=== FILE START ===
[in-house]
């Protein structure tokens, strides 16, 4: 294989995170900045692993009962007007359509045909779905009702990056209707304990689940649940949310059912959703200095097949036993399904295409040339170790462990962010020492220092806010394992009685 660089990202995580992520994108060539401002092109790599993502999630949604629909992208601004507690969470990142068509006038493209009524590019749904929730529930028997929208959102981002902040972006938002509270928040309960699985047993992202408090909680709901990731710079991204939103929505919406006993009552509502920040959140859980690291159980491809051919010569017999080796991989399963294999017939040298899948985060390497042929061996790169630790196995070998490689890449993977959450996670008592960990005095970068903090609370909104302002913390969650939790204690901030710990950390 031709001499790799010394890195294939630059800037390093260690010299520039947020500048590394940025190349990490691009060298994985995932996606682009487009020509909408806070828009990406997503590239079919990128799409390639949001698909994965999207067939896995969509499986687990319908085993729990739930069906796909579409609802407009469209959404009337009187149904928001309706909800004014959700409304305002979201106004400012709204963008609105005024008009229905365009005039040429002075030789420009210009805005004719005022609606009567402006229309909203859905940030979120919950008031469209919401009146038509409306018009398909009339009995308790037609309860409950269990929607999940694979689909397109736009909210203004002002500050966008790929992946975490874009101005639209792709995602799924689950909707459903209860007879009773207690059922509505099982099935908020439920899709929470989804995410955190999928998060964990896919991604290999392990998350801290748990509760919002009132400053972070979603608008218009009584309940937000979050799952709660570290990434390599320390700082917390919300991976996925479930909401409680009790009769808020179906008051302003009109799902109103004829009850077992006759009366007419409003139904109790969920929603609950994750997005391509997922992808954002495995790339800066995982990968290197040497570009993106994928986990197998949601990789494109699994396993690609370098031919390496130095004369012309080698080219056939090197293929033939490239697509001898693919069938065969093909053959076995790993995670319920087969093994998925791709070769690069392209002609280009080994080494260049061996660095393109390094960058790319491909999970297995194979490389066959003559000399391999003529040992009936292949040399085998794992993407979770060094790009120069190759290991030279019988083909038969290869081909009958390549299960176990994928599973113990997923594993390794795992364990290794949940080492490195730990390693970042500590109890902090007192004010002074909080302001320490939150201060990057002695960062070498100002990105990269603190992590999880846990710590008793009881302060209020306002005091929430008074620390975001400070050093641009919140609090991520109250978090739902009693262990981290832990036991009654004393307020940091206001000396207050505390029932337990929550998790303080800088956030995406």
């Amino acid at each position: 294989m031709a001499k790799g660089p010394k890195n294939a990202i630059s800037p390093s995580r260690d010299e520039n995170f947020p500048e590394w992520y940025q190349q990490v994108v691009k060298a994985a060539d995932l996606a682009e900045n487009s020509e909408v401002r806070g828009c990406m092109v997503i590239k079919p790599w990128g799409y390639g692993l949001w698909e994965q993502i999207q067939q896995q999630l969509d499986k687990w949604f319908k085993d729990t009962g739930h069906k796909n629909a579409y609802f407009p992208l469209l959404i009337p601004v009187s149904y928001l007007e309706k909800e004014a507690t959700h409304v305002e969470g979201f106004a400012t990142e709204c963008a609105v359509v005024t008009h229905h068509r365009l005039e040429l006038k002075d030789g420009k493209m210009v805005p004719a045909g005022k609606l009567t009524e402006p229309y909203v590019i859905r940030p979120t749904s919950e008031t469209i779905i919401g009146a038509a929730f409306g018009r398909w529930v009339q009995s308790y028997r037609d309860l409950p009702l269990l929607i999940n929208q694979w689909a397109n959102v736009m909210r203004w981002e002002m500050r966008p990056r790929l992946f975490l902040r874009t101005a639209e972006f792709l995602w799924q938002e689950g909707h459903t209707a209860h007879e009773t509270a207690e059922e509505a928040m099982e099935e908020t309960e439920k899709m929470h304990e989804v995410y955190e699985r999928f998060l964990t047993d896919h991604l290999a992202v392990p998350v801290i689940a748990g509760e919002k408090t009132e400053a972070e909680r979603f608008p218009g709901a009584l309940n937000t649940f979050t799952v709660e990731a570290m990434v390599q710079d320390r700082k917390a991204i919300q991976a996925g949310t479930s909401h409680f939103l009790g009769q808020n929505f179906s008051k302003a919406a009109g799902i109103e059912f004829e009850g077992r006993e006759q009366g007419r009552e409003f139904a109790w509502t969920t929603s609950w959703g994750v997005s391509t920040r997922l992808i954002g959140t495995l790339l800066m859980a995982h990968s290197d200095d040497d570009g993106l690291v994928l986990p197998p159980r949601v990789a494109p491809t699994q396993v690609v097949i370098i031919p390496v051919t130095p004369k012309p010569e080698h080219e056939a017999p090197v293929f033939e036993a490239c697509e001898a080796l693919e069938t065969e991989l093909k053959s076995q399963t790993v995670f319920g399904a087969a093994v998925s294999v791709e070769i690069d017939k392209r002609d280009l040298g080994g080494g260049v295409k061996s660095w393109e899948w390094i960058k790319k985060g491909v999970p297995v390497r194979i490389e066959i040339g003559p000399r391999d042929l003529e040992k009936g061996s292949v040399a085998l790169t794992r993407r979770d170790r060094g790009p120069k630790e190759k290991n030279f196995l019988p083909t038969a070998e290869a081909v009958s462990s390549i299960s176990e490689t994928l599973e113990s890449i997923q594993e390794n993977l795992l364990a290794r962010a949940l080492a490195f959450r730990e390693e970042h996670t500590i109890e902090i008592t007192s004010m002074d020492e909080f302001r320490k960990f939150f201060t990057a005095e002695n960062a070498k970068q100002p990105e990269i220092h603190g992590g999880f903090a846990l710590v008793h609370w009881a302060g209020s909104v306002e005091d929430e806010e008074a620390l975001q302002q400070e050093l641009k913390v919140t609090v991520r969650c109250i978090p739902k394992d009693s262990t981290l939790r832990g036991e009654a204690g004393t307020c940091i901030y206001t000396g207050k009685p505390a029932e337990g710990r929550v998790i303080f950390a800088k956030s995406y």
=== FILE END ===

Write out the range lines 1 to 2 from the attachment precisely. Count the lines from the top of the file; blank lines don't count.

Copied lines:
[in-house]
């Protein structure tokens, strides 16, 4: 294989995170900045692993009962007007359509045909779905009702990056209707304990689940649940949310059912959703200095097949036993399904295409040339170790462990962010020492220092806010394992009685 660089990202995580992520994108060539401002092109790599993502999630949604629909992208601004507690969470990142068509006038493209009524590019749904929730529930028997929208959102981002902040972006938002509270928040309960699985047993992202408090909680709901990731710079991204939103929505919406006993009552509502920040959140859980690291159980491809051919010569017999080796991989399963294999017939040298899948985060390497042929061996790169630790196995070998490689890449993977959450996670008592960990005095970068903090609370909104302002913390969650939790204690901030710990950390 031709001499790799010394890195294939630059800037390093260690010299520039947020500048590394940025190349990490691009060298994985995932996606682009487009020509909408806070828009990406997503590239079919990128799409390639949001698909994965999207067939896995969509499986687990319908085993729990739930069906796909579409609802407009469209959404009337009187149904928001309706909800004014959700409304305002979201106004400012709204963008609105005024008009229905365009005039040429002075030789420009210009805005004719005022609606009567402006229309909203859905940030979120919950008031469209919401009146038509409306018009398909009339009995308790037609309860409950269990929607999940694979689909397109736009909210203004002002500050966008790929992946975490874009101005639209792709995602799924689950909707459903209860007879009773207690059922509505099982099935908020439920899709929470989804995410955190999928998060964990896919991604290999392990998350801290748990509760919002009132400053972070979603608008218009009584309940937000979050799952709660570290990434390599320390700082917390919300991976996925479930909401409680009790009769808020179906008051302003009109799902109103004829009850077992006759009366007419409003139904109790969920929603609950994750997005391509997922992808954002495995790339800066995982990968290197040497570009993106994928986990197998949601990789494109699994396993690609370098031919390496130095004369012309080698080219056939090197293929033939490239697509001898693919069938065969093909053959076995790993995670319920087969093994998925791709070769690069392209002609280009080994080494260049061996660095393109390094960058790319491909999970297995194979490389066959003559000399391999003529040992009936292949040399085998794992993407979770060094790009120069190759290991030279019988083909038969290869081909009958390549299960176990994928599973113990997923594993390794795992364990290794949940080492490195730990390693970042500590109890902090007192004010002074909080302001320490939150201060990057002695960062070498100002990105990269603190992590999880846990710590008793009881302060209020306002005091929430008074620390975001400070050093641009919140609090991520109250978090739902009693262990981290832990036991009654004393307020940091206001000396207050505390029932337990929550998790303080800088956030995406």